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Aggregate Size and Shape and Carbon Black Structure
Aggregates play a critical role in most carbon black polymer applications, with their size and shape both being important. The term “structure” is frequently used to describe it. These days, the term structure occurs in two distinctly different ways when referring to carbon black. One relates to the size and shape of the aggregates and agglomerates and is often referred to as permanent structure, while the other refers to carbon black network built up between carbon black particles when they are in the polymer and is regarded as transient. Here, we only discuss the permanent structure, while the transient one is discussed later.
The carbon black aggregates arise because especially small primary particles formed during the early stages of carbon black production do not survive in isolated form but fuse together to form discrete, rigid colloidal entities of various sizes and shapes (Hess and Herd 1993; Taylor 1997). These are described as carbon black aggregates and are the smallest dispersible units composed of the extensively coalesced, nondiscrete primary particles which are separable from the aggregate only by rupture. Continuous carbon layers coat the coalesced primary particle units and in this manner connect them by strong covalent bonds to form rigid aggregates. The size and shape of the aggregates can vary from individual spheroidal particles to clusters of a few or a multitude of primary particles with a more or less irregular three-dimensional, chain-like, fibrous, or grape-like morphology. Usually, the tendency to form aggregates decreases with increasing primary particle size. Carbon black grades with large primary particles above 100 nm usually show low structure, and even isolated primary particles can occur (Figs. 5 and 7).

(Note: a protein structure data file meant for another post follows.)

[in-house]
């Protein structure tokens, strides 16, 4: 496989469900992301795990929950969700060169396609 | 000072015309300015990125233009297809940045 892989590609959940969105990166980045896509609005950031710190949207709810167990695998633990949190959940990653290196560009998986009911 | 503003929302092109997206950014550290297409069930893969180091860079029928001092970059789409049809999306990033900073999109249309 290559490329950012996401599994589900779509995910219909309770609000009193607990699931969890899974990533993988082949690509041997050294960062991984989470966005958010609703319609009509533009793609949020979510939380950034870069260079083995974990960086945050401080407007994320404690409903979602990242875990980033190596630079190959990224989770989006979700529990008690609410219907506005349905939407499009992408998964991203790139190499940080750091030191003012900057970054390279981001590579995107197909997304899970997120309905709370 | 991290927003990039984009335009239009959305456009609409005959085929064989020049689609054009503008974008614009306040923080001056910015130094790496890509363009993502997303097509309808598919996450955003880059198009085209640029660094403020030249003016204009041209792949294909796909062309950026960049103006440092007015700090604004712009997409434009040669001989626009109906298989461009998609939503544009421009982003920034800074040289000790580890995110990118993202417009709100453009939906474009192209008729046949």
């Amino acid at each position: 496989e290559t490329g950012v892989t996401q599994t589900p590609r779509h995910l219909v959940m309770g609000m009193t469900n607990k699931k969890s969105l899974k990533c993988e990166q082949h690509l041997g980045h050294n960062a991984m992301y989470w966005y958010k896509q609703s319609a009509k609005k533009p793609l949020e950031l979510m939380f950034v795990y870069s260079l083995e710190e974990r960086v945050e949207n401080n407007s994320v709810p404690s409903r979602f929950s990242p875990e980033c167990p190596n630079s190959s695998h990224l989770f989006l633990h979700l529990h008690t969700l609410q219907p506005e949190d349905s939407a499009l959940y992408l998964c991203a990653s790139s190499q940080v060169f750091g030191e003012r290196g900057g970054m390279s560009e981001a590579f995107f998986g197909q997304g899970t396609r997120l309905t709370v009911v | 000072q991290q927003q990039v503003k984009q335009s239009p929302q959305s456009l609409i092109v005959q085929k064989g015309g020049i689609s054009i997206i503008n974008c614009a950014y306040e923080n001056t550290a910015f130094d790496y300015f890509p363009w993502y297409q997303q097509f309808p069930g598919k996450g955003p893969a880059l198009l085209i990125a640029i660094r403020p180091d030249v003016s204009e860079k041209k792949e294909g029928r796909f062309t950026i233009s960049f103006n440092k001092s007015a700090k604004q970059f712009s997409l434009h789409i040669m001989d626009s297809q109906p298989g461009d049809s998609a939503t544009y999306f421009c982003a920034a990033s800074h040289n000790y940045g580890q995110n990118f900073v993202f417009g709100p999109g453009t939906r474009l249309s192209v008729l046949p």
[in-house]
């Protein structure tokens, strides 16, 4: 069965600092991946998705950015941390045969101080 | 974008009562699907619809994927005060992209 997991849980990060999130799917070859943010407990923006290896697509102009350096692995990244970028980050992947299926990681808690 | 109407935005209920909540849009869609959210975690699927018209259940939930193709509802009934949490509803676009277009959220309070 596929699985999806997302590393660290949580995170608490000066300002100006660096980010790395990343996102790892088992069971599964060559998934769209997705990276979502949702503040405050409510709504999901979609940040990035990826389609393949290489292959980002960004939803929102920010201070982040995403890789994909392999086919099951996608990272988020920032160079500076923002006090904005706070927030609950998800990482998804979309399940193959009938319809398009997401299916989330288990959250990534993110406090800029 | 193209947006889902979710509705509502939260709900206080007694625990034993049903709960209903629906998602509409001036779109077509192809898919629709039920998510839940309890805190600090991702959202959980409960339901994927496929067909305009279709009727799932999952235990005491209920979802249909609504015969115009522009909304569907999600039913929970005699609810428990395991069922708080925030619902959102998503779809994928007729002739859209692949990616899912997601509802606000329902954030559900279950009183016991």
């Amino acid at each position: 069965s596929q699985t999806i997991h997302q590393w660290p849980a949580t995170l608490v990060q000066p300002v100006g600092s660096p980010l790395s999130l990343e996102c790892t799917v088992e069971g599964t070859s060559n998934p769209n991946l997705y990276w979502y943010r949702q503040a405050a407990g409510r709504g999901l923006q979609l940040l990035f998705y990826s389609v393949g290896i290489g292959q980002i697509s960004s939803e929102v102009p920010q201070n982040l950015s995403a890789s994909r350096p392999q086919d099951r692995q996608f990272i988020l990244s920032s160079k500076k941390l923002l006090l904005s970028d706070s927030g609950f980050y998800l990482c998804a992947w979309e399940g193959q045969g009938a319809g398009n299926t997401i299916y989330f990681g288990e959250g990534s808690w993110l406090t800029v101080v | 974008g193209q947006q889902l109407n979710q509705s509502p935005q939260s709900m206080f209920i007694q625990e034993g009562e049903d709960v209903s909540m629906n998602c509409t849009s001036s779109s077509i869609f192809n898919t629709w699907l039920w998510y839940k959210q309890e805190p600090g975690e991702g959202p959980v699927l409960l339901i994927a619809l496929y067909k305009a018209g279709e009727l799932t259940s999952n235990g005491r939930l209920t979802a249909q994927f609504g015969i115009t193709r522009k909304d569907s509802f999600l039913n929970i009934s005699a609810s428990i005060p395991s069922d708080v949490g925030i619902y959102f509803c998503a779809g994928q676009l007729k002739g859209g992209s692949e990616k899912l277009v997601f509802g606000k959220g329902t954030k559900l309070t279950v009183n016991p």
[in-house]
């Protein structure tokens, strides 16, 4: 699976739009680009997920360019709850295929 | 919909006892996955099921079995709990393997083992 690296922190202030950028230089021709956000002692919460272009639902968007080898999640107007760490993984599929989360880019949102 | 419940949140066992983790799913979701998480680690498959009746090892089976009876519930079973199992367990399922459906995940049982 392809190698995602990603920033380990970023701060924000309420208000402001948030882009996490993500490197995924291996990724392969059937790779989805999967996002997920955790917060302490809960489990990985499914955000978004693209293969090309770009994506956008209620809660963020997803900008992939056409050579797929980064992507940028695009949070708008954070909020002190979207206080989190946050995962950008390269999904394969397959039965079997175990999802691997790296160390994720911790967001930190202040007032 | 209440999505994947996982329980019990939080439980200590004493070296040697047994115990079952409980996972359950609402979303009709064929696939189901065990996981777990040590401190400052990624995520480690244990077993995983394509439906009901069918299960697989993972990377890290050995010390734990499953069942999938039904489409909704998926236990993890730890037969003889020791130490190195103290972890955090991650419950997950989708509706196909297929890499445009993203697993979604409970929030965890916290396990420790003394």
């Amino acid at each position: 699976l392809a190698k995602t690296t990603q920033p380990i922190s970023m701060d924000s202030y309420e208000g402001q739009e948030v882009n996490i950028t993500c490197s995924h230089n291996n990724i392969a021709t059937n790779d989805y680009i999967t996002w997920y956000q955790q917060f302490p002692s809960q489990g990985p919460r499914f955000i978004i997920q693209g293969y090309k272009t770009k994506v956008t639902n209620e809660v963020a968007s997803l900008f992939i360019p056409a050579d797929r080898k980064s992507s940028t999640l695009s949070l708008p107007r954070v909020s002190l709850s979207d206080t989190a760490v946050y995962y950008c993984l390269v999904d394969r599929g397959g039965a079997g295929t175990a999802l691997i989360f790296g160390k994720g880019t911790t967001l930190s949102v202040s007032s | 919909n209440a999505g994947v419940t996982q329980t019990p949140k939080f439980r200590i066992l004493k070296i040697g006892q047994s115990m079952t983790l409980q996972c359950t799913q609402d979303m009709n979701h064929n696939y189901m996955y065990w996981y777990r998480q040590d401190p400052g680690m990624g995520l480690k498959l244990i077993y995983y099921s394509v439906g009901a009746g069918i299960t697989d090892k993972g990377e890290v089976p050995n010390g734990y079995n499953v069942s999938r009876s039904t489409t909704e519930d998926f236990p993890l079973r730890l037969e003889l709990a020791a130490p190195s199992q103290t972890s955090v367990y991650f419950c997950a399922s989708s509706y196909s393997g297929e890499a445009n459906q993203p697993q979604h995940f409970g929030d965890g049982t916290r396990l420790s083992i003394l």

Fig. 5 TEM images of carbon black grades indicating the relationship between carbon black structure and primary particle size (adapted from Lei et al. 2014)
Fig. 6 TEM image of agglomerated carbon black aggregates of ENSACO® 250G indicating a high carbon black structure
Usually, the aggregates go on to form agglomerates which are physically held together. The TEM image of Fig. 6 indicates agglomerated carbon black aggregates of high-structure ENSACO® 250G. Hence, the principal problems to characterize aggregate size and shape are: (1) dispersion, (2) measurement in two dimensions,
(3) conversion to three dimensions, (4) choice of the parameters to measure and compute, and (5) application to a sufficient amount of aggregates for statistical reliability (Medalia 1982). Most of the studies have been based on TEM techniques resulting in two-dimensional images that have to be transferred to three-dimensional images by the appropriate stereological method. Nonmicroscopic methods to measure the aggregate size are based on aerosol and liquid measurements (Bart and Sun 1985). Hereby, the disk centrifuge photosedimentometry (DCP) is the most common method. DCP measures the distribution of an aggregate diameter, the equivalent Stokes diameter being the diameter of a sphere of equal specific gravity which settles in a centrifugal field at the same rate in the same fluid as the aggregate.